I am a cognitive scientist interested in human memory. Our memories don't just help us recollect the past; we also use memory to guide future behavior. The primary questions that drive my research are: How do we learn across memories to extract the generalizable, predictable aspects of experience? How do those learned regularities influence how we encode new experiences into memory?
I am also interested in the factors that govern what we learn and remember. For example, some of my work studies how acute stress alters the way we encode experiences into memory. In my postdoctoral work, I am also probing the role of sleep in helping to build up stable memories that serve future behavior and guide new learning. My work draws inspiration from computational models of human memory and uses a range of methods, including behavior, fMRI, and intracranial EEG to approach these questions.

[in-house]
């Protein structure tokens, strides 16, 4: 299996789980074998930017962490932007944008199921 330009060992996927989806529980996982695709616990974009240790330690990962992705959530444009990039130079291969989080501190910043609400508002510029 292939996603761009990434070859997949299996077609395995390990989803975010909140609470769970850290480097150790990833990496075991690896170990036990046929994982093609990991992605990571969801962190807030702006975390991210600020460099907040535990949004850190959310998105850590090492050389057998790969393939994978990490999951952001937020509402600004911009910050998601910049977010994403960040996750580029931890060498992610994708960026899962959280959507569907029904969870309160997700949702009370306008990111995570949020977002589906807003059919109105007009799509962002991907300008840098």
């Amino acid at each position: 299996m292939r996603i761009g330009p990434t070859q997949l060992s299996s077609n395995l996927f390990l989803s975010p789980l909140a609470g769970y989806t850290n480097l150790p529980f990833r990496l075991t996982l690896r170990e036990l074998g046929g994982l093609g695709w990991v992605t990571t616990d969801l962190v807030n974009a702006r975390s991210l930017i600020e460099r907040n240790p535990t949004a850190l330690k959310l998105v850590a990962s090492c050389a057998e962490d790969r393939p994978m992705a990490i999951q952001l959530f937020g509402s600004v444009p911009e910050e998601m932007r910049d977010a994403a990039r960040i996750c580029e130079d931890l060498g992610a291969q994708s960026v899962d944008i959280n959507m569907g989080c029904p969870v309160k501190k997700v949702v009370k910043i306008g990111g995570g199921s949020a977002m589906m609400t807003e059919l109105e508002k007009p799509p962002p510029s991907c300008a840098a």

I am currently a post doc in Anna Schapiro's lab at the University of Pennsylvania. I completed my graduate work with Nick Turk-Browne at Yale, where I also collaborated closely with Elizabeth Goldfarb. Before graduate school, I was an undergraduate and lab manager at New York University, where I worked with Lila Davachi and Sarah DuBrow on how we perceive and remember time.
Outside of research, I like to spend my time cooking, baking, or exploring Philadelphia. I also enjoy playing (and modifying) board games.
You can contact me at email@example.com. Feel free to also check out my CV or Google Scholar.